Armand Gamache is no longer Chief Inspector of the Homicide Department. He no longer lives a life that was ordered but never routine. He has physically recovered from the injuries he received on duty and is now he living to the cadence of Three Pines, a small village in rural Quebec. He walks regularly with his wife, Reine-Marie, exercises his eccentric German Shepherd, Henri, spas with the belligerent poet, Ruth, and has come to relish the regular get-togethers with a close knit group of locals for barbecues, or a glass of wine.
Then a close friend seeks him out: embarrassed that she is perhaps in danger of opening old wounds. Clara and her husband Peter are both artists. Since University he had been the successful one, hailed by the critics, while she was the supportive wife, a “dabbler” creating oddball work, humiliated by purists quirky installations, discounted by her professors. But over the years, while Peter stagnates in his technical excellence, Clara develops a unique, constantly evolving voice that captivates critics and art lovers. The strain on the couple’s relationship had grown untenable and she had insisted on a trial separation; a year apart after which they would meet up and see if they could revive their relationship. But he has failed to appear, even to get in touch. Clara enlists Gamache’s help in finding, one way or another, what has happened to her husband. The only drawback is that despite his expertise she must remain the one in charge.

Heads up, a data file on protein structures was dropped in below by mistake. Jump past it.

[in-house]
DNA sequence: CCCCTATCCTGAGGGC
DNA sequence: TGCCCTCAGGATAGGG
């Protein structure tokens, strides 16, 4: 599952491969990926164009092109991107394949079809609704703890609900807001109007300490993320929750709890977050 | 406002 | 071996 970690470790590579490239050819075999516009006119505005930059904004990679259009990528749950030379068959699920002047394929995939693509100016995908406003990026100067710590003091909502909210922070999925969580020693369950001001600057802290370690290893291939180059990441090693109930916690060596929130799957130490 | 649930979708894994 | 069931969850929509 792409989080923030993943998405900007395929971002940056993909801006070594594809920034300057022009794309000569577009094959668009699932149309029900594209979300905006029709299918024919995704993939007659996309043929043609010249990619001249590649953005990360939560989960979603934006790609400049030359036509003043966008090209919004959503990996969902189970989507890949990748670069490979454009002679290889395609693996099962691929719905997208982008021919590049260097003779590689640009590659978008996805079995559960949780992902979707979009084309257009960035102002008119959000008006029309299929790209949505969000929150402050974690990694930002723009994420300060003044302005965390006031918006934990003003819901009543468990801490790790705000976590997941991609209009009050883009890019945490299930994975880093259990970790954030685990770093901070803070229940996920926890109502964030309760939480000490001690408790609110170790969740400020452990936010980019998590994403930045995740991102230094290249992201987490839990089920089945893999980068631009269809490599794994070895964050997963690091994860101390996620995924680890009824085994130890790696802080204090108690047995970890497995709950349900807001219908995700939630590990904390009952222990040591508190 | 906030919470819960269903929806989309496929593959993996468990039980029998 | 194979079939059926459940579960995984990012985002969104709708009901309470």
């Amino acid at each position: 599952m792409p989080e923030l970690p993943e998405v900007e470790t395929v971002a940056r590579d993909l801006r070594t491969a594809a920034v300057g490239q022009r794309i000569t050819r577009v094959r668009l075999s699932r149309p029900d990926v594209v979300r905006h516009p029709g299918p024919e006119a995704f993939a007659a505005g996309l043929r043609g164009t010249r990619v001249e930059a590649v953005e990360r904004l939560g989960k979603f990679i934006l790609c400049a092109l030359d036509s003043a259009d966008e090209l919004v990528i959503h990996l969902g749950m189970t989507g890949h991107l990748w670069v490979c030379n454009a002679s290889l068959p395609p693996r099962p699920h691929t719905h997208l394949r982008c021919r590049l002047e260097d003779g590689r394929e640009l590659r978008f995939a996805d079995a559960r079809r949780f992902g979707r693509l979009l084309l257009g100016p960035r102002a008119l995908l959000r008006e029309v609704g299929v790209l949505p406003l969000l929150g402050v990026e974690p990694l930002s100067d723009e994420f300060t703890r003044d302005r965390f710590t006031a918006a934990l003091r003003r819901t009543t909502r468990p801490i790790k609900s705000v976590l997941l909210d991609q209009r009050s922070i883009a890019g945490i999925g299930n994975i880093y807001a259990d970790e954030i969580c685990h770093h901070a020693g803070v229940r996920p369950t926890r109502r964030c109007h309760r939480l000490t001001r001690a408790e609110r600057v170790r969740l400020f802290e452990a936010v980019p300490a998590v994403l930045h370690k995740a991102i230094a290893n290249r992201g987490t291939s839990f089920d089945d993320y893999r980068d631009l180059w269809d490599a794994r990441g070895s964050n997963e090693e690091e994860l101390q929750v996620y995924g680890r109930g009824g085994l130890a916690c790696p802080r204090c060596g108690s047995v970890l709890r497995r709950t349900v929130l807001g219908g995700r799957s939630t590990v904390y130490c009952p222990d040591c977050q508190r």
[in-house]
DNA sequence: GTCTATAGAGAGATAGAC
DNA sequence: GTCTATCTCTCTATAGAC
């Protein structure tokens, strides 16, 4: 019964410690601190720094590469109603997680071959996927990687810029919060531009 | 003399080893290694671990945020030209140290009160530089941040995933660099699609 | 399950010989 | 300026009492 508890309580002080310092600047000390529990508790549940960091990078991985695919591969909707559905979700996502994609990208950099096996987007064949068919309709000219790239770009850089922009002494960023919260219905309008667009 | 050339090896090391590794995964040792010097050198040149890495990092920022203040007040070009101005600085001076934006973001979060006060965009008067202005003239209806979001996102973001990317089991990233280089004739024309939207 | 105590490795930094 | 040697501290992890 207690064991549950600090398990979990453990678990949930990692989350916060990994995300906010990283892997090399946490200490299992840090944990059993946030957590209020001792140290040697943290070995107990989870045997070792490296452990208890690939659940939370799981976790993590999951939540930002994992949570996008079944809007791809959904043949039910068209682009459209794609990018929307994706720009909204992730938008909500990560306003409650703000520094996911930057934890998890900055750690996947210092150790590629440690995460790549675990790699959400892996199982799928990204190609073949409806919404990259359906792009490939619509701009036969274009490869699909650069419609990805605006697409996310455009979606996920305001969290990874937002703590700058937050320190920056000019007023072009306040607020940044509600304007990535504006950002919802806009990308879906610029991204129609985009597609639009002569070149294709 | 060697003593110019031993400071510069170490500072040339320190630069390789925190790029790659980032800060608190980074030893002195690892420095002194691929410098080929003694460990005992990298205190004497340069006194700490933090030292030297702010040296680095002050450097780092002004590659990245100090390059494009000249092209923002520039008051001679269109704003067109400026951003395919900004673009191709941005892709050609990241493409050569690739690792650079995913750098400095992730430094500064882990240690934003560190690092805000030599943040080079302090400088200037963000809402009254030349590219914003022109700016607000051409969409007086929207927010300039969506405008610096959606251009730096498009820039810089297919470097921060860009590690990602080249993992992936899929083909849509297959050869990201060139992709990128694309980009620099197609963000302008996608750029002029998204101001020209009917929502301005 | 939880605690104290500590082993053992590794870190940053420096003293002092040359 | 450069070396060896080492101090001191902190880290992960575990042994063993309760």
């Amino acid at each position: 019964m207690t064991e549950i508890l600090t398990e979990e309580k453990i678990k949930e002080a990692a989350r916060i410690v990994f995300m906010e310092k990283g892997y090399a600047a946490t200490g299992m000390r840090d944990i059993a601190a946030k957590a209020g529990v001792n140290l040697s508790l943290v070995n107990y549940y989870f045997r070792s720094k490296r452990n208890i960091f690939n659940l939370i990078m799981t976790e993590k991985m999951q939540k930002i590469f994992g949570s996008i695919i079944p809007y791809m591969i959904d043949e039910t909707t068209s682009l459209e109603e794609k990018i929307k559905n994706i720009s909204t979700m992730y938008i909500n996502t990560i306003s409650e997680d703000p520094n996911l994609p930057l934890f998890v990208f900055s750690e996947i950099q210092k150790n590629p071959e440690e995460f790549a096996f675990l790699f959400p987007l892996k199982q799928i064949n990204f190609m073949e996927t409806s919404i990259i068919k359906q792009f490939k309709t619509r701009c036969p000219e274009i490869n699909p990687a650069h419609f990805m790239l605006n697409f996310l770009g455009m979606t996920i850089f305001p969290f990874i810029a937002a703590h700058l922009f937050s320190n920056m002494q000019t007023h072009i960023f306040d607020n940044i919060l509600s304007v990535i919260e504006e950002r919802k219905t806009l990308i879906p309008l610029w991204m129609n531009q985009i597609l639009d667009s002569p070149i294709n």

The Long Way Home is an extremely satisfying crime novel. Gamache is an appealing hero, more subtle and human than the run-of-the-mill “wounded” officer. The relationship with his policeman son-in-law, battling his own demons, is suitably underdone and there are enough a plot twists and double backflips, including a strange cult and a particularly ingenious (possibly unique) way of administering retribution, to keep the whodunit readers satisfied.
But it offers more, and it is easy to see why Louise Penny is consistently on the top best-selling lists. She creates a powerful, occasionally almost surreal, sense of place with Canada’s startling scenery a central character rather than just a setting, from the rural coziness of the village to the famous menacing darkness of the St Lawrence river, the dangerous Lower North Shore and the startling Charlevoix area. She also takes us inside the complex world of high end art, the dollars and cents cutthroat economic reality running side by side with the psychological torment of artistic endeavour, the agony of mediocrity and the transcendent power of real genius.
The Long Way Home by Louse Perry has just been released by Sphere. It is also released in audio book form. Listen to extract: